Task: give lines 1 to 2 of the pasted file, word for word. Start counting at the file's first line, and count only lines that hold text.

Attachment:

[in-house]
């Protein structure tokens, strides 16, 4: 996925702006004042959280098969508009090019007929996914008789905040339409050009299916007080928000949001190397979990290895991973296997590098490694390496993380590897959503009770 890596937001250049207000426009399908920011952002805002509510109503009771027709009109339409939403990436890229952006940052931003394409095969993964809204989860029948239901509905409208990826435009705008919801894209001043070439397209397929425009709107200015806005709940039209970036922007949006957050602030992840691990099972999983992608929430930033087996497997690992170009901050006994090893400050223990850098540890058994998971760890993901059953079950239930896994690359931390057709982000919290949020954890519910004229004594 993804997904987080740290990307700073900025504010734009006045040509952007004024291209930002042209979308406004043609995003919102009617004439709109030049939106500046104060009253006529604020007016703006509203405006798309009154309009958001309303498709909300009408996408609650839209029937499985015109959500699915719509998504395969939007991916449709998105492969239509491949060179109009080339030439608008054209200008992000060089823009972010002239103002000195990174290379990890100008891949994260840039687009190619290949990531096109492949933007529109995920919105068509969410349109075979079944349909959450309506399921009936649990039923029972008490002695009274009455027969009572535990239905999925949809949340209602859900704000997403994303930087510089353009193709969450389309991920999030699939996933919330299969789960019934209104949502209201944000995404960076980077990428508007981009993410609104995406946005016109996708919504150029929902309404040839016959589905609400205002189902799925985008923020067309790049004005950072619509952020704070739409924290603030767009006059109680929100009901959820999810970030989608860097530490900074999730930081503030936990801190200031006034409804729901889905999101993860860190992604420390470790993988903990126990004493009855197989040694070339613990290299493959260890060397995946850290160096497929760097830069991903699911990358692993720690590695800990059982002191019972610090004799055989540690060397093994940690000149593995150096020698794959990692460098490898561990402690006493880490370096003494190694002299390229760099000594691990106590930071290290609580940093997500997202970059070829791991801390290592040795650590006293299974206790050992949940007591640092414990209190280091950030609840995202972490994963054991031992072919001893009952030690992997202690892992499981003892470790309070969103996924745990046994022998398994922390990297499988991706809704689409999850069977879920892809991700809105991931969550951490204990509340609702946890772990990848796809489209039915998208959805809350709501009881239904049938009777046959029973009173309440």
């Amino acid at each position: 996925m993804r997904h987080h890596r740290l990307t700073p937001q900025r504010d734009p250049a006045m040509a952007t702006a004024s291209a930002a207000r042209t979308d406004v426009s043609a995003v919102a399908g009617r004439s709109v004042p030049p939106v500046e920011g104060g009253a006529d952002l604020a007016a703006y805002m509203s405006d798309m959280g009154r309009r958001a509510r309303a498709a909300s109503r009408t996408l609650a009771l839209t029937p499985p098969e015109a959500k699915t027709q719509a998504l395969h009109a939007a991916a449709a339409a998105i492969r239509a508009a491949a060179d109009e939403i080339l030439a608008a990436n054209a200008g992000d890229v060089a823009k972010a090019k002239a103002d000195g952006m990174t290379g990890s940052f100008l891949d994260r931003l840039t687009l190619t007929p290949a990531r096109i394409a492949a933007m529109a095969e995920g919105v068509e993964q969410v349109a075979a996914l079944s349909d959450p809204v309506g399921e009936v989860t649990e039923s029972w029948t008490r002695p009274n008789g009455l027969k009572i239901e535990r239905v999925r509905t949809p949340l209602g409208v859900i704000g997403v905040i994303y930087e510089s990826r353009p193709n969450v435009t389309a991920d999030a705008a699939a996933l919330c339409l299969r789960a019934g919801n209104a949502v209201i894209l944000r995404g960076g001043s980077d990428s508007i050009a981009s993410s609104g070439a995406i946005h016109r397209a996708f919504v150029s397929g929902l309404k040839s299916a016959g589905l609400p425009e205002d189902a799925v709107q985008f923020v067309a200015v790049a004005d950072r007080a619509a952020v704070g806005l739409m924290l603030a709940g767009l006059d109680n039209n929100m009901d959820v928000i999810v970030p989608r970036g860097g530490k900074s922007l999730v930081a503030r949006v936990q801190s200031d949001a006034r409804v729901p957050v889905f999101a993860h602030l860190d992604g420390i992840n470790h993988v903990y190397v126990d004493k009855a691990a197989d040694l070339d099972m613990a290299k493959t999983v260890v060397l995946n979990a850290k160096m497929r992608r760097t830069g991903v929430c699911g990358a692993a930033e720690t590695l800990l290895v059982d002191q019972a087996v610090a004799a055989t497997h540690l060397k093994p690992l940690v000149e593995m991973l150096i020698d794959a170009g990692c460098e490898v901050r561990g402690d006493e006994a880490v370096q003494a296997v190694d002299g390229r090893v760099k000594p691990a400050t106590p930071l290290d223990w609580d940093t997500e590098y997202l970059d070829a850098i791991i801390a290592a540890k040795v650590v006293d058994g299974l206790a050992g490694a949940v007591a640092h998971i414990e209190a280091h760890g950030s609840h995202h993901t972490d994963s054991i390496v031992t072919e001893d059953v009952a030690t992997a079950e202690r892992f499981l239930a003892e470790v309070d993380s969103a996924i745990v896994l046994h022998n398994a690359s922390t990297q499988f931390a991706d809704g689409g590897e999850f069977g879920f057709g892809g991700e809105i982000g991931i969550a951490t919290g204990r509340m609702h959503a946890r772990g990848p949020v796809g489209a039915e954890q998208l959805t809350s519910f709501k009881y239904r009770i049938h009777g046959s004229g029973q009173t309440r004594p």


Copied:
[in-house]
């Protein structure tokens, strides 16, 4: 996925702006004042959280098969508009090019007929996914008789905040339409050009299916007080928000949001190397979990290895991973296997590098490694390496993380590897959503009770 890596937001250049207000426009399908920011952002805002509510109503009771027709009109339409939403990436890229952006940052931003394409095969993964809204989860029948239901509905409208990826435009705008919801894209001043070439397209397929425009709107200015806005709940039209970036922007949006957050602030992840691990099972999983992608929430930033087996497997690992170009901050006994090893400050223990850098540890058994998971760890993901059953079950239930896994690359931390057709982000919290949020954890519910004229004594 993804997904987080740290990307700073900025504010734009006045040509952007004024291209930002042209979308406004043609995003919102009617004439709109030049939106500046104060009253006529604020007016703006509203405006798309009154309009958001309303498709909300009408996408609650839209029937499985015109959500699915719509998504395969939007991916449709998105492969239509491949060179109009080339030439608008054209200008992000060089823009972010002239103002000195990174290379990890100008891949994260840039687009190619290949990531096109492949933007529109995920919105068509969410349109075979079944349909959450309506399921009936649990039923029972008490002695009274009455027969009572535990239905999925949809949340209602859900704000997403994303930087510089353009193709969450389309991920999030699939996933919330299969789960019934209104949502209201944000995404960076980077990428508007981009993410609104995406946005016109996708919504150029929902309404040839016959589905609400205002189902799925985008923020067309790049004005950072619509952020704070739409924290603030767009006059109680929100009901959820999810970030989608860097530490900074999730930081503030936990801190200031006034409804729901889905999101993860860190992604420390470790993988903990126990004493009855197989040694070339613990290299493959260890060397995946850290160096497929760097830069991903699911990358692993720690590695800990059982002191019972610090004799055989540690060397093994940690000149593995150096020698794959990692460098490898561990402690006493880490370096003494190694002299390229760099000594691990106590930071290290609580940093997500997202970059070829791991801390290592040795650590006293299974206790050992949940007591640092414990209190280091950030609840995202972490994963054991031992072919001893009952030690992997202690892992499981003892470790309070969103996924745990046994022998398994922390990297499988991706809704689409999850069977879920892809991700809105991931969550951490204990509340609702946890772990990848796809489209039915998208959805809350709501009881239904049938009777046959029973009173309440």